This is a journey into Vision.
While fads come and go, Jonathan More and Matt Black's Ninja Tune label has existed in a parallel musical universe, mining the margins for inspiration.
Their occasional scoops of their label's ripest fruits have been amongst the last decade's finest compilations, from The Joy Of Dex to FunkingFusion, not to mention 1996's epoch-defining hymn to mixology, Coldcut's very own Journeys By DJ. This, though, is Ninja's first foray into commercially available DVD compilations, and with 35 promos, it's a generous serving.
It's no surprise that the acid-punk ethos has seeped its way into the visual representation. As the label itself claims, they were produced on "a budget of £2.99 and a pork pie", and the absence of commercial pressures has given most of the directors free rein for expression, if not for resources. But then Ninja Tune acknowledged multi-media as an art form way back, when academics were still calling the internet "the Information Superhighway".
A fair amount of Ninja's output over the years delivers on the promise of the original ambient blueprint. Much of the work of artists like Animals On Wheels, Skalpel, and Bonobo is often best heard together with the abstract sounds of everyday noise - kettles, refrigerators, central heating, distant traffic - and the challenge for the promo directors is to achieve some level of environmental compatibility.
Andy Coleman's self-produced promo for his Never In And Never Out, and Funki Porcini's What Are You Looking At are compiled so seamlessly that sound and image form a textual whole. AV specialist Hexstatic achieve a kind of video-concrete in their visualisation of the eco-conscious Timber.
Most Ninja Tuners have succeeded in appropriating the wide-eyed glee and sense of wonder of More and Black - how can all these great sounds be made with all those wires and all that computery stuff? It's probable that none of these vidz are going to win animation awards, yet those most simpatico with the broad church ethos, speak of a wisely spent youth watching cartoons, reading comics and listening to records.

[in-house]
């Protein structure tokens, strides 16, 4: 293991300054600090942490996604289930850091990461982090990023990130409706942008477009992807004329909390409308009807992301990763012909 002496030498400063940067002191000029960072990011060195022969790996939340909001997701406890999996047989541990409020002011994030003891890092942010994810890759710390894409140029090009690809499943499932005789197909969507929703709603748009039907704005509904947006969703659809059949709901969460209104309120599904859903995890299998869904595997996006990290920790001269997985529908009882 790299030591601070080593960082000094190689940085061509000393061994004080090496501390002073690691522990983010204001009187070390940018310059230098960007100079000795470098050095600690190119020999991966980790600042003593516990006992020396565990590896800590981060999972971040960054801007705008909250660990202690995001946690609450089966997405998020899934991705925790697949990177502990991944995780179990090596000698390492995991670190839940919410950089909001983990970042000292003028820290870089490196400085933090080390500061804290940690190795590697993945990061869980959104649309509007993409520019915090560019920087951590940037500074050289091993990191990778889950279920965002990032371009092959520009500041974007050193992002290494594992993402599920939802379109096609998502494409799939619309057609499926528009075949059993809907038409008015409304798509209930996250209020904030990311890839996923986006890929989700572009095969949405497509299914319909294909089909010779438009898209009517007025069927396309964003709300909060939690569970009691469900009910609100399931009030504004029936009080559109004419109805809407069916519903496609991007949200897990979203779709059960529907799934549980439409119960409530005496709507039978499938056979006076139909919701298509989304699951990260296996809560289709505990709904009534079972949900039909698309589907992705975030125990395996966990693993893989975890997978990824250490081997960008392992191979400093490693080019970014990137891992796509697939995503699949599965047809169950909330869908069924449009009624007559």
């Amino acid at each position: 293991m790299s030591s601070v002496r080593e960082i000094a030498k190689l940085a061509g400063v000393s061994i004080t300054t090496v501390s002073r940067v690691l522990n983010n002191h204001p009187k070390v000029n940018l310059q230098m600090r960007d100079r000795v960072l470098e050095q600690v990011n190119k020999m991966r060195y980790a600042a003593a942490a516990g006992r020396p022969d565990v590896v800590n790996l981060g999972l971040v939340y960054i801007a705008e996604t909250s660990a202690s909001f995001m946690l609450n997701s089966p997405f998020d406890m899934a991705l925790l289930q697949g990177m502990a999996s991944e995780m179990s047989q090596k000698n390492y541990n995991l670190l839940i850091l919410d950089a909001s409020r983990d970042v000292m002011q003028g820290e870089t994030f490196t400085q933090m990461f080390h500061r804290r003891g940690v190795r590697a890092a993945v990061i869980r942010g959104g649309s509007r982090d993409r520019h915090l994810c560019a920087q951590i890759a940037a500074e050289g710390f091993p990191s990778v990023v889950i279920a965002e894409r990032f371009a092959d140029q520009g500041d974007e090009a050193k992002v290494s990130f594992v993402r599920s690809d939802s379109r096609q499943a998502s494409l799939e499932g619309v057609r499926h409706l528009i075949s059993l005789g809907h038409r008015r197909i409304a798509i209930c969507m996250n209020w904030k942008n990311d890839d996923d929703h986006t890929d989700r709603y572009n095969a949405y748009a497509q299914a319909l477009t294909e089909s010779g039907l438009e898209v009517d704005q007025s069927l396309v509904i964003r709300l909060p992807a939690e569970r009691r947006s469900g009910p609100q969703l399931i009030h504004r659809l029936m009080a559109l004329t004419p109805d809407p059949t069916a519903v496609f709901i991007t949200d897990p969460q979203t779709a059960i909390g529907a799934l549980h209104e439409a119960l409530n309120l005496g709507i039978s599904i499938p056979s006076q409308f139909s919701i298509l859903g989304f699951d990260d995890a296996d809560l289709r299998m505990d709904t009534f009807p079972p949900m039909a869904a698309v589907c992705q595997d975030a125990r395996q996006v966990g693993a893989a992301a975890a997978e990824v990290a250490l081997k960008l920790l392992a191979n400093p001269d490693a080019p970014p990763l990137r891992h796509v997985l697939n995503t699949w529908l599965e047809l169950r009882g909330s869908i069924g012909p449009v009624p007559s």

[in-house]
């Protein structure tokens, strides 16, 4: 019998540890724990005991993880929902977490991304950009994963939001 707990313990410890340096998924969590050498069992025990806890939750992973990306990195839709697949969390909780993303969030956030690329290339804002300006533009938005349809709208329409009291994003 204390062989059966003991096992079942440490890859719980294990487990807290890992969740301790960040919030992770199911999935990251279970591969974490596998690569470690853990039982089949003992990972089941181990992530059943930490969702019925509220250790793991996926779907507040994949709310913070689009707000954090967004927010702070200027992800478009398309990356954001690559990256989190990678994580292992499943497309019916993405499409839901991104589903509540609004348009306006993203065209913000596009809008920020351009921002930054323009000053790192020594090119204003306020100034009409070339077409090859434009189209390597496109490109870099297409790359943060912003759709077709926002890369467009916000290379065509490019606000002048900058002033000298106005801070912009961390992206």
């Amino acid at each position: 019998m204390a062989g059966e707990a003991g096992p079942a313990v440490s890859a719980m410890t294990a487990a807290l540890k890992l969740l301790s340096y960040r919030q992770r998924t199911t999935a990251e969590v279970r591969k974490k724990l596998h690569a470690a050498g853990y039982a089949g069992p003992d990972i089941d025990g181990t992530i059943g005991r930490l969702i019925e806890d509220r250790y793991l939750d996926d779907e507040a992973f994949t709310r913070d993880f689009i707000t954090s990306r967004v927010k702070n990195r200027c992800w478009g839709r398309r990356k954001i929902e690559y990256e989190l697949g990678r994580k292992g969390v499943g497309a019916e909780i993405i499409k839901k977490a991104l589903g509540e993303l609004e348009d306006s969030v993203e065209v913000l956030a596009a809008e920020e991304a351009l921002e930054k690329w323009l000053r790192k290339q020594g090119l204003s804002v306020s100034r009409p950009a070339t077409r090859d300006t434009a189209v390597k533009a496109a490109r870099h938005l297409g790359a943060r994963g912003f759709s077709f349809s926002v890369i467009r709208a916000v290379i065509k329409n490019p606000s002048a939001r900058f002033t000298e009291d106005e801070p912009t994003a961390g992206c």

Kid Koala's continual collaboration with the artist Monkmus is an example of this tinkering delight. Their tribute to Louis Armstrong, Basin Street Blues, should be quickly switched on whenever lazy broadcasters have chucked The Snowman and Walking In The Air at us down the airwaves yet again.
Which brings us rather conveniently to Ninja's increasing preoccupation with jazz. It may be that Ninja is the most distinguished home for contemporary jazz since labels were called imprints. Chief amongst these is the august presence of Jason Swinscoe's Cinematic Orchestra. Eva Katzenmaier and Russ Murphy's crimson-filtered film on the languid All That You Give may be a long way from being the goofiest promo on this set, but you do get to see sexagenarian Fontella Bass sporting the kind of natty headgear that had only previously been donned by Earth's interplanetary attaché, Sun Ra.
Ah... I've just realised that I've been a little bit over-zealous about the merits of this latest sparkling jewel in Ninja Tune's weighty crown of shiny beats and pieces, and should find something negative to say before I get thrown out of The Objective Club...
... Oh s**t, I've run out of room.